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United States v. Jimenez

United States District Court, M.D. Florida, Fort Myers Division

December 19, 2019

UNITED STATES OF AMERICA
v.
FIDEL ANTONIO JIMENEZ

          OPINION AND ORDER [1]

          Sheripolster Chappell United States District Judge.

         Before the Court is Defendant Fidel Antonio Jimenez's Motion to Dismiss Indictment (Doc. 16), the Government's response (Doc. 17), and Jimenez's reply (Doc. 21). For the below reasons, the Court grants in part and denies in part the motion.

         This is an illegal alien reentry case with a venue dispute. Jimenez is an El Salvadorian citizen who was deported from the United States over a decade ago but came back. On January 11, 2019, Jimenez was arrested by local police in the Middle District of Florida. Seven months later, he was sentenced to time served. Jimenez was then transferred to a Miami-Dade Department of Corrections facility-in the Southern District of Florida-because of an outstanding warrant. While there, Immigration and Customs Enforcement (“ICE”) caught wind of him and lodged an immigration detainer. About ten days after ICE took custody of Jimenez, a grand jury in the Middle District indicted him for being a once deported alien found unlawfully in the United States in violation of 8 U.S.C. § 1326(a). The Indictment reads:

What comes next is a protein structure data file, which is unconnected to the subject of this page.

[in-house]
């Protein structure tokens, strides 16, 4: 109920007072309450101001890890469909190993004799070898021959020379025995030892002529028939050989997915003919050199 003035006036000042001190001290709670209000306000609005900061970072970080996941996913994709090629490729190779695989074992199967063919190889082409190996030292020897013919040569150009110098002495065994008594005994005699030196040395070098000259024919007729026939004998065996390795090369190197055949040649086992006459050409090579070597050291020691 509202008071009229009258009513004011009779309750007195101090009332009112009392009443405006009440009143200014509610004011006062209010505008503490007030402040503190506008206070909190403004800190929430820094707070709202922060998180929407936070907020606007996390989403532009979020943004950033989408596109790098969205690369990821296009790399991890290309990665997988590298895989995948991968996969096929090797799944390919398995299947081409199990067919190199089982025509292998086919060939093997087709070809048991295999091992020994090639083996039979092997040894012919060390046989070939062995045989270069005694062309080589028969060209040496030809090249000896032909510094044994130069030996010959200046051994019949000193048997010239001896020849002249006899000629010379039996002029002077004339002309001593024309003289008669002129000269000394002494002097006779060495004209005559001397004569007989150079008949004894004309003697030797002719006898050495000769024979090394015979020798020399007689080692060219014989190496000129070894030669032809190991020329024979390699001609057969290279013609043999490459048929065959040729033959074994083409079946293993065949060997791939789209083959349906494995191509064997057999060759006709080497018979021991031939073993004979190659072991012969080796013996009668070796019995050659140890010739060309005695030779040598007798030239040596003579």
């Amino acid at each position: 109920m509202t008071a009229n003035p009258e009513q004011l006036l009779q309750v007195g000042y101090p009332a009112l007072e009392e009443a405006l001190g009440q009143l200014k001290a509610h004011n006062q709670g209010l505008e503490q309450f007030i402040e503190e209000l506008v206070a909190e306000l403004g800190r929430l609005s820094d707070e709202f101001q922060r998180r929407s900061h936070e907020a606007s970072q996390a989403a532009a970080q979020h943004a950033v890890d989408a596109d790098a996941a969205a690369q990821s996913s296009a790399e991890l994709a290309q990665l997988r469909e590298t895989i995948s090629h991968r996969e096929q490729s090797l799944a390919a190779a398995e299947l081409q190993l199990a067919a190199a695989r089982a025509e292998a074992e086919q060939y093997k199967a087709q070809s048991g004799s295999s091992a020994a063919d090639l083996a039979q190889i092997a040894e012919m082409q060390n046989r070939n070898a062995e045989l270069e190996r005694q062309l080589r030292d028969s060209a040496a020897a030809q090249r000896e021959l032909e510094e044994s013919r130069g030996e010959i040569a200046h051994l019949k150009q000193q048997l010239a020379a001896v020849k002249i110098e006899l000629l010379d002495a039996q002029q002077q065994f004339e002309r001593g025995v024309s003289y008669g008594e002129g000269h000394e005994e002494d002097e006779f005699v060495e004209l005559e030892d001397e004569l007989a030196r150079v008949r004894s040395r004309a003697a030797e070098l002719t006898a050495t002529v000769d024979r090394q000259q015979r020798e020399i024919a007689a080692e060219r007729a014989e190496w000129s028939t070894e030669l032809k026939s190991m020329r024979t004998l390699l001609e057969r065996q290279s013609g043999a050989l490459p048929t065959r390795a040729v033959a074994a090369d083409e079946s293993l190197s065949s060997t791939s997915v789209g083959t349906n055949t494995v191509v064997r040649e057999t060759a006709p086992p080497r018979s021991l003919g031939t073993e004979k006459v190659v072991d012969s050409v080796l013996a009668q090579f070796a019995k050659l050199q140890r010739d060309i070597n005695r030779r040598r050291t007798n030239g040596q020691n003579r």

On or about January 11, 2019, in the Middle District of Florida, the defendant, FIDEL ANTONIO JIMENEZ a/k/a Antonio Jose Benavides, being an alien of the United States, who previously had been deported, excluded, and removed from the United States on or about January 31, 2003, and who had not received the consent of the Attorney General or the Secretary of Homeland Security to reapply for admission to the United States, was found to be voluntarily in the United States.